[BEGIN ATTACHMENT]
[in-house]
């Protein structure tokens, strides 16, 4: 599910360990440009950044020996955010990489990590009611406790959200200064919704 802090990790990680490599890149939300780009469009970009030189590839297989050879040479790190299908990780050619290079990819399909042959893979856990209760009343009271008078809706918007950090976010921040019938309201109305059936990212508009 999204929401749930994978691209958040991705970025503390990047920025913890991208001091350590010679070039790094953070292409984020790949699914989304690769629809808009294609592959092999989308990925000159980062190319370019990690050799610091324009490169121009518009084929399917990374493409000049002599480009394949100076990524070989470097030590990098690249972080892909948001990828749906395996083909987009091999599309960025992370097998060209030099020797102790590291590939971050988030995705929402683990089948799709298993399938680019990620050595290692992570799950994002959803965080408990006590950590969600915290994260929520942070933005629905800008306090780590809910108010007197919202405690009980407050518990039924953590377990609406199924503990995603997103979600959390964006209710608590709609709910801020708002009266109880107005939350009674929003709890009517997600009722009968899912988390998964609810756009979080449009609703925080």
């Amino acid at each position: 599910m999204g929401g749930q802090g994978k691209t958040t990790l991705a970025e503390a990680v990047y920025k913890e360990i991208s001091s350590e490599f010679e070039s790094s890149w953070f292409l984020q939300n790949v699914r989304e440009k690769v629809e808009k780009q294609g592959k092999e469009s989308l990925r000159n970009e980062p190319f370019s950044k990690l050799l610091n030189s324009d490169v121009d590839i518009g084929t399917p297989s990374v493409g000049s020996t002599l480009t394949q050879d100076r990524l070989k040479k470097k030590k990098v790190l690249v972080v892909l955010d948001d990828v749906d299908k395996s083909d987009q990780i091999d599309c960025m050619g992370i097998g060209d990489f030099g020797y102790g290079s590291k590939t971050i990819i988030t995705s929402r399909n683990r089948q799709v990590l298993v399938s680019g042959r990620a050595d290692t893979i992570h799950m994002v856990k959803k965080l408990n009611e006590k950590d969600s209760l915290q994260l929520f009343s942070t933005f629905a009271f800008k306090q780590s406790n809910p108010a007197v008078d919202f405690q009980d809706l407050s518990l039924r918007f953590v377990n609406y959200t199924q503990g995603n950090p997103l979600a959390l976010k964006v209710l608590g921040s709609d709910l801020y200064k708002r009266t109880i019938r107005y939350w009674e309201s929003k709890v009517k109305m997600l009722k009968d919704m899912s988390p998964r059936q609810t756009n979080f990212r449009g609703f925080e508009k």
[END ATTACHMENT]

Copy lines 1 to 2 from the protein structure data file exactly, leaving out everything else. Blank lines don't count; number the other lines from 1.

[in-house]
């Protein structure tokens, strides 16, 4: 599910360990440009950044020996955010990489990590009611406790959200200064919704 802090990790990680490599890149939300780009469009970009030189590839297989050879040479790190299908990780050619290079990819399909042959893979856990209760009343009271008078809706918007950090976010921040019938309201109305059936990212508009 999204929401749930994978691209958040991705970025503390990047920025913890991208001091350590010679070039790094953070292409984020790949699914989304690769629809808009294609592959092999989308990925000159980062190319370019990690050799610091324009490169121009518009084929399917990374493409000049002599480009394949100076990524070989470097030590990098690249972080892909948001990828749906395996083909987009091999599309960025992370097998060209030099020797102790590291590939971050988030995705929402683990089948799709298993399938680019990620050595290692992570799950994002959803965080408990006590950590969600915290994260929520942070933005629905800008306090780590809910108010007197919202405690009980407050518990039924953590377990609406199924503990995603997103979600959390964006209710608590709609709910801020708002009266109880107005939350009674929003709890009517997600009722009968899912988390998964609810756009979080449009609703925080």